Great Yarmouth Pleasure Beach [square]Fun fact: Great Yarmouth Pleasure Beach has one of only two wooden roller coasters still operational in the UK, and one of just eight in the world. Opened in 1932, the ‘scenic railway’ had been the main attraction at the 1929 Paris Colonial Exposition and was bought by the Pleasure Beach’s then owner Pat Collins. Like other ‘scenics’ of its period, the railway’s wooden structure was originally clad in plaster shaped and painted to look like mountains, complete with castles, so the rider would feel they travelling through an Alpine landscape.

The ride is 140 metres long, 30 metres wide and an impressive 982 metres in length, with its highest point reaching 21m above ground level. It requires a brakeman to travel on the ride itself to control the movement of the train as it climbs and plunges through the railway’s nine drops. It’s so rare now that it was made a grade II listed building in 2016. Read the listing here.

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Location: Dartford, Kent

The job: “This is a new post and we are looking for a qualified planner to fill this role in order to provide planning advice to the enforcement team together with the necessary experience to determine the more complex enforcement-related planning applications.

“Leading and managing a recently expanded team and working closely with development management, you will ensure that unplanned development does not undermine our aims. We have a number of complex cases to resolve so a good track record of dealing with these is a must. A good knowledge of planning legislation is required as well as a strong understanding of the tools and processes that can be employed in planning enforcement.”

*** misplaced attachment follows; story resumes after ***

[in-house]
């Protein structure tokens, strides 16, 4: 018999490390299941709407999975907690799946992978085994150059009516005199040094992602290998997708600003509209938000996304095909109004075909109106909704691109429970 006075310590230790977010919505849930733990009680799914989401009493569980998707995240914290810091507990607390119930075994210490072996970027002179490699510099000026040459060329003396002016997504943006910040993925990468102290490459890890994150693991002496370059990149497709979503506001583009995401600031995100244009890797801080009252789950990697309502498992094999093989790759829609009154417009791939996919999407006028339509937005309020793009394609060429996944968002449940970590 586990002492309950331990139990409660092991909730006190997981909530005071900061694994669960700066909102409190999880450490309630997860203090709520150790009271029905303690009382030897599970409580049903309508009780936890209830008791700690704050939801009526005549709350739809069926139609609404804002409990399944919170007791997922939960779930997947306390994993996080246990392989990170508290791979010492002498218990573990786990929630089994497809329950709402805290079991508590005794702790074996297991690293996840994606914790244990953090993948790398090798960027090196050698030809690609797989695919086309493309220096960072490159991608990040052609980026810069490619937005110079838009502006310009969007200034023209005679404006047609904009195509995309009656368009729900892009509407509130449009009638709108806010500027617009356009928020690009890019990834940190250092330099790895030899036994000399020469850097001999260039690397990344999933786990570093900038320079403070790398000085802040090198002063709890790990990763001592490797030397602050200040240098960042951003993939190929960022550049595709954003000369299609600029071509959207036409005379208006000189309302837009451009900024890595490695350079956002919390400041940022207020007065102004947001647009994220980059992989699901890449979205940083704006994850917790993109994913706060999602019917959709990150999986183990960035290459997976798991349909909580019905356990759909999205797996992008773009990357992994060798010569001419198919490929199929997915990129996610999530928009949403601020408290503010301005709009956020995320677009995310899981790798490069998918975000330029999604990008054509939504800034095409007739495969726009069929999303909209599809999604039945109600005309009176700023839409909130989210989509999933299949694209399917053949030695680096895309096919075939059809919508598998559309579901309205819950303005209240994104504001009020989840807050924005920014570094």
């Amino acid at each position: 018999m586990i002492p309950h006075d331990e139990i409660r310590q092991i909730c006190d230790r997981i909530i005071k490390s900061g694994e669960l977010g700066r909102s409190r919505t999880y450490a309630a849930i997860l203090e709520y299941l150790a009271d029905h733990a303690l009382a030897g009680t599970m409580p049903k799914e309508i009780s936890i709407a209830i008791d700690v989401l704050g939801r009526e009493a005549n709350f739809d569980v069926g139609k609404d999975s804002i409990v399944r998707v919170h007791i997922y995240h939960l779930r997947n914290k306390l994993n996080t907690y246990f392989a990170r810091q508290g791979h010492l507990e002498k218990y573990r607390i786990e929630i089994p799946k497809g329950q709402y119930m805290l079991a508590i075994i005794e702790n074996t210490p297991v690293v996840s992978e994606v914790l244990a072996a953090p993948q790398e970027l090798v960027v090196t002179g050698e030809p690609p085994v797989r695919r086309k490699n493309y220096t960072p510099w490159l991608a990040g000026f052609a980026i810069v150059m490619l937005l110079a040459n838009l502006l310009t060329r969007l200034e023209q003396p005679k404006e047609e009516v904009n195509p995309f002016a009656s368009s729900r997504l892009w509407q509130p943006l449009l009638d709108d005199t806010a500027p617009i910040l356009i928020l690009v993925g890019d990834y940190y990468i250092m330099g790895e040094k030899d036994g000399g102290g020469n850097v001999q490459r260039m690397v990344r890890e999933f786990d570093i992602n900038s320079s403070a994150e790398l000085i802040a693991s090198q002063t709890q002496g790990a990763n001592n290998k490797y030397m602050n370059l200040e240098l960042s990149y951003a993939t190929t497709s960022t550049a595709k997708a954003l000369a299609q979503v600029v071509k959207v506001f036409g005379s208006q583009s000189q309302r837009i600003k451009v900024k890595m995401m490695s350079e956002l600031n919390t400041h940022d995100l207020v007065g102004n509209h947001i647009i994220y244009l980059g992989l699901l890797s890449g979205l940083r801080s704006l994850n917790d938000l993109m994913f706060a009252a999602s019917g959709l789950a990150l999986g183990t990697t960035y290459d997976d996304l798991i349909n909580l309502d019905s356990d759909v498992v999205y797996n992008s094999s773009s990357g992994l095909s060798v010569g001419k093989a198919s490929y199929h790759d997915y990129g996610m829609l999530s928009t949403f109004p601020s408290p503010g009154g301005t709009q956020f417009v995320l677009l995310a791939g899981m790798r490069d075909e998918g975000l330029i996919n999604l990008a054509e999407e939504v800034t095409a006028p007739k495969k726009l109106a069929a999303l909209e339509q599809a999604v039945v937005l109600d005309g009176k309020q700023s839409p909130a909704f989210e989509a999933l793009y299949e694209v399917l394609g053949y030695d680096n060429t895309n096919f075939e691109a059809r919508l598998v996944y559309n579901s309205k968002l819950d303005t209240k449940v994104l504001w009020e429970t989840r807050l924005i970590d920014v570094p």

Beatles album cover [square]Fun fact: Dartford was the birthplace of English pop artist Peter Blake, perhaps most famous for painting the iconic Sgt Pepper’s Lonely Hearts Club Band album cover for The Beatles. Born in 1932, Blake attended the Gravesend Technical College in the neighbouring borough and; alongside the likes of David Hockney, became a key member of a post World War II art movement that fused imagery from popular culture with more vaunted ‘fine’ art.